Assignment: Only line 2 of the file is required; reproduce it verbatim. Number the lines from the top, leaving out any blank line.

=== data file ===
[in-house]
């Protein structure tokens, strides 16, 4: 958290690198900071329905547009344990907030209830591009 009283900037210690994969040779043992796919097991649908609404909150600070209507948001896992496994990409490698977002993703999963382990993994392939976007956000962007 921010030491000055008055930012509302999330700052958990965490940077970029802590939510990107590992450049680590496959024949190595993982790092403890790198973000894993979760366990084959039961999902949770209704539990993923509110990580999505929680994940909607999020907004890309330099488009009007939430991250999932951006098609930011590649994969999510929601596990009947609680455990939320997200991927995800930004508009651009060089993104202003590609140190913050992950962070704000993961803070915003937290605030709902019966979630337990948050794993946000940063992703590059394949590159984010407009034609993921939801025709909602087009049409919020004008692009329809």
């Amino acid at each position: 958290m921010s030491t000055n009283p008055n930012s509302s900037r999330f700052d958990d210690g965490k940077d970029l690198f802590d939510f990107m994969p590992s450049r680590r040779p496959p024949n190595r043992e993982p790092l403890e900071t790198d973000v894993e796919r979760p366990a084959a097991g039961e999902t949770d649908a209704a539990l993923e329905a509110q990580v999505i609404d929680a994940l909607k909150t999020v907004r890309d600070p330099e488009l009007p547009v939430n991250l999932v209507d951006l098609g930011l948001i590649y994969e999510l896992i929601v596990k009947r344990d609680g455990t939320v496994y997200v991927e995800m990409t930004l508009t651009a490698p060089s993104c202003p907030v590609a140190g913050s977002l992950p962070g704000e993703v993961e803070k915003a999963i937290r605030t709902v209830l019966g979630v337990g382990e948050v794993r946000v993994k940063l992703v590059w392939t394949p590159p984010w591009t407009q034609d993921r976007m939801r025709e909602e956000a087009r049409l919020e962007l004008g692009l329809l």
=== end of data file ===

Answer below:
């Protein structure tokens, strides 16, 4: 958290690198900071329905547009344990907030209830591009 009283900037210690994969040779043992796919097991649908609404909150600070209507948001896992496994990409490698977002993703999963382990993994392939976007956000962007 921010030491000055008055930012509302999330700052958990965490940077970029802590939510990107590992450049680590496959024949190595993982790092403890790198973000894993979760366990084959039961999902949770209704539990993923509110990580999505929680994940909607999020907004890309330099488009009007939430991250999932951006098609930011590649994969999510929601596990009947609680455990939320997200991927995800930004508009651009060089993104202003590609140190913050992950962070704000993961803070915003937290605030709902019966979630337990948050794993946000940063992703590059394949590159984010407009034609993921939801025709909602087009049409919020004008692009329809």